“OBJECTIVES: To assess a group of consecutively implanted children over 10 years after implantation with regard to implant device use and function, speech perception, and speech intelligibility outcomes; and to document current academic or occupational status. STUDY DESIGN: A prospective longitudinal study assessing device function, device use, speech perception, speech intelligibility, and academic/occupational status of implanted deaf children. SETTING: Pediatric tertiary referral center for cochlear implantation. METHODS: The auditory performance and speech intelligibility development of 30 profoundly deaf children were rated before cochlear implantation and at 5 and 10 years after implantation using the Categories of Auditory Performance and the Speech Intelligibility Rating. The academic and/or occupational status of the participants after 10 years of implant experience was documented. All children received a Nucleus multichannel cochlear implant between the ages of 2.5 and 11 years (mean age at implantation, 5.2 yr). Implant experience ranged from 10 to 14 years of use. RESULTS: After 10 years of implant experience, 26 subjects (87%) reported that they always wore their device; 2 subjects (7%), frequently; and 1 subject (3%), occasionally. Only one child had discontinued use of his device. After 10 years of implant use, 26 (87%) of the children understood a conversation without lip reading and 18 (60%) used the telephone with a familiar speaker. Ten years after implantation, 23 (77%) of the subjects used speech intelligible to an average listener or a listener with little experience of a deaf person’s speech. One-third to one-half of the implanted children continued to demonstrate improvements at 5 to 10 years of implant use. Of the 30 implanted children, 8 (26.7%) experienced nine device failures. The length of time from identification of the first faulty electrode to reimplant surgery ranged from 2 weeks to 5.5 years, as several failures were gradual or intermittent. However, all children were successfully reimplanted. At the end of the study (10-14 yr after implantation), 19 subjects were in secondary school for children aged 11 to 16 years: 6 were in mainstream schools, 7 were in specialist hearing-impaired units attached to a mainstream secondary school, and 6 were in schools for the deaf. Of the remaining 11 subjects, 4 were in college studying vocational subjects, 2 were in a university studying for a bachelor’s degree, 3 were working full-time, 1 was working and going to a university part-time, and 1 was a full-time mother of two young children. CONCLUSION: All but 1 of the 30 implanted children continue using their devices 10 to 14 years after implantation, showing significant progress in speech perception and production. Device failure was frequent, but successful reimplantation occurred in all cases. One-third to one-half of the implanted children in this study continued to demonstrate improvements at 5 to 10 years of implant use. All children are studying or working and are actively involved in their local communities. The results suggest that cochlear implantation provides long-term communication benefit to profoundly deaf children that does not plateau for some subjects even after reimplantation. This study further indicates that cochlear implant centers need the structure and funding to provide long-term support, counseling, audiologic follow-up, rehabilitation, and device monitoring to implanted children.”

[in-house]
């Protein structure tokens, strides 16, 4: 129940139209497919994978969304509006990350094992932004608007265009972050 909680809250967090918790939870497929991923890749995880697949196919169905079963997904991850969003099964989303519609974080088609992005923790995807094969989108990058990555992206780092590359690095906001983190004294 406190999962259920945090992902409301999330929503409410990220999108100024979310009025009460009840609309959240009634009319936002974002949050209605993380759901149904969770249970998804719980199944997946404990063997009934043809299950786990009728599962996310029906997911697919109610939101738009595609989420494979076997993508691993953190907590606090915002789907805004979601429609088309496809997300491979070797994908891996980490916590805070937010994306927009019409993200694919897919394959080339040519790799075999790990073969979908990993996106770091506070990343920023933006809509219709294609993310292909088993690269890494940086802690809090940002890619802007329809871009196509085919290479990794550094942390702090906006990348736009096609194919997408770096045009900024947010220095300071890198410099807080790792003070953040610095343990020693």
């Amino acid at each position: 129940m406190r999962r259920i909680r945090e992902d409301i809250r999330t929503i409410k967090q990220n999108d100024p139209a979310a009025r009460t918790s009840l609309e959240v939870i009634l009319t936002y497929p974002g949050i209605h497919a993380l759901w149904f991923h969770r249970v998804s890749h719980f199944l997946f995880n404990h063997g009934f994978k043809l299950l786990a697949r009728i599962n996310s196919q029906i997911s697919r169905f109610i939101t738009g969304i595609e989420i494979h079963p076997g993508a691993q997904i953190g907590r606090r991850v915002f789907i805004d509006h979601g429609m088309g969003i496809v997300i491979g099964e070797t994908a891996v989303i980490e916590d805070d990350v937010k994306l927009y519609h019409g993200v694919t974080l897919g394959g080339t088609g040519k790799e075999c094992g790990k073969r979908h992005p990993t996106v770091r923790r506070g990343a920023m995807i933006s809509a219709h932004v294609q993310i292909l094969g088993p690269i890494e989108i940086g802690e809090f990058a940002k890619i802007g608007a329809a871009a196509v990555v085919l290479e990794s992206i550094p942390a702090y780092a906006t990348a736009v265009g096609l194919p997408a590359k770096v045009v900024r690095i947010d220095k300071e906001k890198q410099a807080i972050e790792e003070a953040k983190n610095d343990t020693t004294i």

Rachel